Simon of Beth Arsham203 (d. 540)

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Simon of Beth Arsham203
(d. 540)

One of the most eminent church dignitaries who fought for the Orthodox faith, his fame spread at the beginning of the sixth century. His life story was written by John of Ephesus, who conversed with him for a long time and had this to say about him:204
“He (Simon) was a priest well-versed in the science of religion and a habitual reader. He was also a zealous, fluent and keen disputant, who devoted his life to support the Orthodox truth. He opposed the Nestorians and refuted them by his proofs. Also he disputed with the Manicheans, the Marcians and the Daysanites in Persia and the Eutychians. In fact, he was called ‘The Persian Disputant.’ He preached Christianity in Hirat al-Naman, where many Arabs responded to his call, and a church was built by their notables. He also converted to Christianity three chiefs of the Magians and baptized them, but they were martyred. He journeyed to the land beyond Persia and brought the faith to heathens and Magians. For his efforts, the bishops of the East rewarded him by investing him shortly before 503 with the episcopate of the town of Beth Arsham situated on the Tigris near Seleucia. He fought the good fight for the cause of religion and in support of the Orthodox believers, but was detained in Nisibin for seven years, an adversity which he endured with patience. After his release, he journeyed for seven more years to many countries and visited Constantinople three times. He was chosen by the Emperor Anastasius to be a delegate to the Persian King, to discuss with him the removal of affliction from the believers. The purpose of his third journey to Constantinople was to see the Empress Theodora, but he died, an old man, at the capital around 540.”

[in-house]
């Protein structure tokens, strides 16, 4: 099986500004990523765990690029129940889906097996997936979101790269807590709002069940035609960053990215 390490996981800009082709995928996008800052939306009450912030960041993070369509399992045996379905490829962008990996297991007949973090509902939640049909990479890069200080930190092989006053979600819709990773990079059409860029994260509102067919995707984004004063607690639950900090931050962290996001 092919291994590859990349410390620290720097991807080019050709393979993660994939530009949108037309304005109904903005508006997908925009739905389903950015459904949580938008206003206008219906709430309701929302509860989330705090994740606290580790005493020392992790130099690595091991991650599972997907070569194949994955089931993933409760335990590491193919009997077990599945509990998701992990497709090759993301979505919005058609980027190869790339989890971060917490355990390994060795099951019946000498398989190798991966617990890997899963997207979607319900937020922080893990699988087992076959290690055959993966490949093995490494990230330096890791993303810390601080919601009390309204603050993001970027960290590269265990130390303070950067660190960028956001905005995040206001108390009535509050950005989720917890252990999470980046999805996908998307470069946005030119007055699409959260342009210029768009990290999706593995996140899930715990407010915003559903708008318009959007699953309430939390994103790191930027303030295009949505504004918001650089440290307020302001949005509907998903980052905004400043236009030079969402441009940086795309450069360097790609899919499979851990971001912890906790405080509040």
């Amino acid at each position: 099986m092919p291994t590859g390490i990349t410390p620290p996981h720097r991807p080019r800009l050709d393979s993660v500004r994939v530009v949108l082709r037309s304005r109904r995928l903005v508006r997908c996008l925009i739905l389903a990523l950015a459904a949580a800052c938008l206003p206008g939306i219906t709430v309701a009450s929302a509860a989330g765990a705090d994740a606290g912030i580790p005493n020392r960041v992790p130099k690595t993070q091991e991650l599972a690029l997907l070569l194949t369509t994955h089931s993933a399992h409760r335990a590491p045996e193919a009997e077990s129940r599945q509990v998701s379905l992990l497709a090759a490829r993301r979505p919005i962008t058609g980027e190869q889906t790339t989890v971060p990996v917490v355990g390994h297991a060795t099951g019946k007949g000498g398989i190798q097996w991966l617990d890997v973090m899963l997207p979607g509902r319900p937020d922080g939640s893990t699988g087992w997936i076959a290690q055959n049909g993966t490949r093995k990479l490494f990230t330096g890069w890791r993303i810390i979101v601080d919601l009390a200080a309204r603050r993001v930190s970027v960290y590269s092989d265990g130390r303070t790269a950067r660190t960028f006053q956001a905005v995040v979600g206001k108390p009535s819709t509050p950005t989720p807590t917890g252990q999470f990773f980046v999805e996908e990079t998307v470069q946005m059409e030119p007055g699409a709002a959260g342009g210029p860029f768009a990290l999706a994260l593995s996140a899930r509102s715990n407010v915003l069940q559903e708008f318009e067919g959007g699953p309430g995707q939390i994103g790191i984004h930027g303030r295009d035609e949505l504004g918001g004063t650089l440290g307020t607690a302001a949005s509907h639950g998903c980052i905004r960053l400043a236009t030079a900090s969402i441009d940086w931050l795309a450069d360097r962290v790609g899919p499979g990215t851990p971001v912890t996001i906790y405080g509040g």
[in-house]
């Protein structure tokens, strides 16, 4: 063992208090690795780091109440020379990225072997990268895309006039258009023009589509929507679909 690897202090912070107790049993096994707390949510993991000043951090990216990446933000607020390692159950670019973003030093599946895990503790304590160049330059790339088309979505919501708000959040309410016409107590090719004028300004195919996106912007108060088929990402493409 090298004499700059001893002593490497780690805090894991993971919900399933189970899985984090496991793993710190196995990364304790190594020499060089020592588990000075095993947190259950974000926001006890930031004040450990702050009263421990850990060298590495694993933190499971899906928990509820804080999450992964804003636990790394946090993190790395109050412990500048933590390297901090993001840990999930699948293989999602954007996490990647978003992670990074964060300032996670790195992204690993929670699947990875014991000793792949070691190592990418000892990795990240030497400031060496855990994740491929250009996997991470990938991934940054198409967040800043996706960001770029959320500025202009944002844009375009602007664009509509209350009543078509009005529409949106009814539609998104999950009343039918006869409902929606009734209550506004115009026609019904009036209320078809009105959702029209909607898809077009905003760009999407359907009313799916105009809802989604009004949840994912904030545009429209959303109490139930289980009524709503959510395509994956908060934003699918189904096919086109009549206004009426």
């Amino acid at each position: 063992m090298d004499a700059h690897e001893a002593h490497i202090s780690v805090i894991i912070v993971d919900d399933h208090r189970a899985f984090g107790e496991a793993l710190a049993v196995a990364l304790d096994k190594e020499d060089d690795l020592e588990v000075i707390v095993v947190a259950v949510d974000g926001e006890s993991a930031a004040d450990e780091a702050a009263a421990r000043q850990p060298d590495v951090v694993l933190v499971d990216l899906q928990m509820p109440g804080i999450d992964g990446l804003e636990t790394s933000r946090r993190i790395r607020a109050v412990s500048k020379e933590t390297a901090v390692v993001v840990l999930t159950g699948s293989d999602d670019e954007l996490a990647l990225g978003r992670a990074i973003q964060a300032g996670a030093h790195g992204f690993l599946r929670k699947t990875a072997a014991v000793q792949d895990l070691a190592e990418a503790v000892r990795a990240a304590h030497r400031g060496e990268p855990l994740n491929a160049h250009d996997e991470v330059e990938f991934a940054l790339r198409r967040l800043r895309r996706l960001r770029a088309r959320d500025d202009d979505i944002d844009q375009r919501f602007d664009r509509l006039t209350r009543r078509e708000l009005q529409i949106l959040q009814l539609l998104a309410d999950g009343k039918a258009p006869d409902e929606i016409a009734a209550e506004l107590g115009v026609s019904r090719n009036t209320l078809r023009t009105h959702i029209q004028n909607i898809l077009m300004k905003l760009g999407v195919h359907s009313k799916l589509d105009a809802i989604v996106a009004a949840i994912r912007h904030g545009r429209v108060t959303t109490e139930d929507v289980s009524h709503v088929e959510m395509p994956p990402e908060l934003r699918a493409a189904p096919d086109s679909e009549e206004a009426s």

Mar Simon wrote many books and treatises in refutation of heretics. He also wrote many letters on the Faith, addressed to the believers in all countries. Of these we have two lengthy and magnificent letters. In the first one, he incorporated the detailed conditions of Barsouma of Nisibin and the rise of the heresy of Nestorius and its spread into Persia and the closing down of the School of Edessa. Written in 511, this letter is considered the oldest document about these two events. In the second letter, addressed to Simon, abbot of the Gabbul Monastery in 524, he related that he had accompanied the envoy of Emperor Justin I to al-Mundhir, King of the Lakhmide Arabs of al-Hira.205 He and the envoy met the King at Ramlah. They learned from him that he had received a letter from Masruq, the Jewish King of the Himyarites, stating in detail the torture which he inflicted upon the Christians of Najran, capital of al-Yaman and his slaughter of them. Upon his return to al-Hira, Simon learned the details of the martyrdom of the nobles of Najran, the chief and noblest of whom was al-Harith ibn Kab. Simon urged the bishop to contact the emperor in order to lift the affliction from the Christians in al-Yaman and Tiberias. This letter was quoted by the historians Zachariah, Dionysius and Michael the Great.206 Simon also composed a liturgy which has been ascribed by some scribes to Philoxenus.

49- Simon of Beth Arsham203 (d. 540)